Wellesley Features Prominently In Op-Eds On The Enduring Importance And Value Of Women’s Colleges
Graduates of women's colleges make up just two percent of college degree holders, but they are highly represented in leadership positions. A Hartford Courant op-ed, penned by Rhona Free, president of the University of St. Joseph, announced in its opening sentences that no one should be surprised that Wellesley College produced “the first woman [likely to be] nominated by a major party for president,” referencing Hillary Rodham Clinton ’69. She went on to write that, “The list of ‘firsts’ among women's college graduates is long and impressive” and includes Madeleine Albright ‘59, the first woman secretary of state.
Free’s op-ed, which was later published by several other newspapers, cited a report from the Women's College Coalition that showed 30 percent of the women on BusinessWeek’s list of “rising stars in corporate America” are alumnae from all-women institutions. Likewise, “a third of the Fortune 1,000 female board members graduated from single gender institutions.” Her article, “Women’s Colleges Produce Strong Leaders,” is one of a spate of recent opinion pieces in major publications—all on the enduring importance and value of women’s college in today’s higher education landscape—that feature Wellesley prominently in both text and image.
Wellesley also featured prominently in a Fortune article, “What I’ve Learned from Hillary Clinton, the Wellesley Girl.” Author Katherine Reynolds Lewis recounted how, as a young woman attending Harvard, she didn’t understand the role of women’s colleges. Now, she said, becoming a mother of daughters has convinced her of “the merit in carving out all-female spaces for education, debate, and building relationships.” She wrote: “Looking at my contemporaries who went to Wellesley, it’s obvious that they’re universally well-educated, intelligent human beings…and I bet they don’t have the same questions today that I have about whether I have a harder time accessing certain college connections and networks because I am a woman who had a co-ed college experience.”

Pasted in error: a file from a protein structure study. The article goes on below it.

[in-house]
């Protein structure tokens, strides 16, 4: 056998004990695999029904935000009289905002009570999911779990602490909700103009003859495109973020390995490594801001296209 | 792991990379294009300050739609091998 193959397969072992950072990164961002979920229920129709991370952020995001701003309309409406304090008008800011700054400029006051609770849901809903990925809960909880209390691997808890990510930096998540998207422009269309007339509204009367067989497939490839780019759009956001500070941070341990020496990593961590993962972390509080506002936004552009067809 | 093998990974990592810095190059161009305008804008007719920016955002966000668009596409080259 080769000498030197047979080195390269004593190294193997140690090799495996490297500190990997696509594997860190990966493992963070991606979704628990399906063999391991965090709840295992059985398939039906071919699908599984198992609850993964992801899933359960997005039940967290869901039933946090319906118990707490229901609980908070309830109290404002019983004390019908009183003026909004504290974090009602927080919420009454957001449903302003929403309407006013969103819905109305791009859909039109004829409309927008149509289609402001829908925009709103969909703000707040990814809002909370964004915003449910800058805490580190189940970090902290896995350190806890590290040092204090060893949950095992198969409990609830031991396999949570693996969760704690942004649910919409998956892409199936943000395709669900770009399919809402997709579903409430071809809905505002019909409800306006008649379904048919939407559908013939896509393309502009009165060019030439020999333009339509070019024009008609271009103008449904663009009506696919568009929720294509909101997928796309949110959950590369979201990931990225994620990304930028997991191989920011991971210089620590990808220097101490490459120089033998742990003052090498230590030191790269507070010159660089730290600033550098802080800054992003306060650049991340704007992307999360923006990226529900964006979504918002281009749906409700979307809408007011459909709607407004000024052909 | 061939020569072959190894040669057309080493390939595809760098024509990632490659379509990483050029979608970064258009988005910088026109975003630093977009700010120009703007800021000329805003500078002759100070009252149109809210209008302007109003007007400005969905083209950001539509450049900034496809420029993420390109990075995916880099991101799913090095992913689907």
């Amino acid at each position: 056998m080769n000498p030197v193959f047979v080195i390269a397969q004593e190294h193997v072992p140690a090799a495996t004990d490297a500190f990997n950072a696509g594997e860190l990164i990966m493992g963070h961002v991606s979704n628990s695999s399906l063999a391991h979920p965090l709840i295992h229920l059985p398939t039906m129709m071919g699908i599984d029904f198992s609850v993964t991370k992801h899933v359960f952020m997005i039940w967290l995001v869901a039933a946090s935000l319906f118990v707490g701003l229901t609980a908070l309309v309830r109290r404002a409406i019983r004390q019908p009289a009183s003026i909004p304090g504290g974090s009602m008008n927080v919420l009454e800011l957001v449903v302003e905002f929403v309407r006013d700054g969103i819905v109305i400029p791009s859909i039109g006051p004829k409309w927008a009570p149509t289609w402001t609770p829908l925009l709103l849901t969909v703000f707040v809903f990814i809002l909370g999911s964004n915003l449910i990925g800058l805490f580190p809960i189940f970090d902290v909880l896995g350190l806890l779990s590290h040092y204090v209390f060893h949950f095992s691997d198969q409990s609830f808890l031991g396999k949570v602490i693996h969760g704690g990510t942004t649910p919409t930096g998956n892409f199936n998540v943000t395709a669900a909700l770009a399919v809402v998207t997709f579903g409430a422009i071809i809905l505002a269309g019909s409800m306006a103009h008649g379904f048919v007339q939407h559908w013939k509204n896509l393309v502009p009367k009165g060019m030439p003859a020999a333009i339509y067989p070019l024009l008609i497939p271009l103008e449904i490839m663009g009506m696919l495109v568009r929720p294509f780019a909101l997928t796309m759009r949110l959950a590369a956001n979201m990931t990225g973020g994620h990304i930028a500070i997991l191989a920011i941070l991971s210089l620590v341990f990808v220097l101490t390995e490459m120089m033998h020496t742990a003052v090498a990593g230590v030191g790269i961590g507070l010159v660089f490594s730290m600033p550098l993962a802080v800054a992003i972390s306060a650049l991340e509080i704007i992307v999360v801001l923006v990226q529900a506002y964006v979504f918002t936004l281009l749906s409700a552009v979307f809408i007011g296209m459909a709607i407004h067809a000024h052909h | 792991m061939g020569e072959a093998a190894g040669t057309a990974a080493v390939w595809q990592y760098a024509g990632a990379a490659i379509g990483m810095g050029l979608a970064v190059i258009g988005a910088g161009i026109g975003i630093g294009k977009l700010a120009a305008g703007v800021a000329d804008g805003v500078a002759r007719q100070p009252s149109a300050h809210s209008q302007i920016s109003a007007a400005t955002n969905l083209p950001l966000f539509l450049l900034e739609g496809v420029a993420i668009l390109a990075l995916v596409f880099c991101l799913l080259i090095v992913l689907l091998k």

A third article, in Forbes, noted that students at many all-women's colleges, Wellesley included, have the benefit of co-registration at neighboring co-educational institutions but declared, "The essential, life-changing difference available at women’s colleges is that they are largely ‘of, by and for’ women.” The piece featured as its main image a photo of Clinton speaking at Wellesley, behind a podium emblazoned with “Honoring Student Activism."
Concluding her piece for the Courant, Free wrote, “In a world where exceptional young women have a host of academic options, a growing number are choosing to attend a women's college—not by default, but by choice—a choice the data says is a smart one.”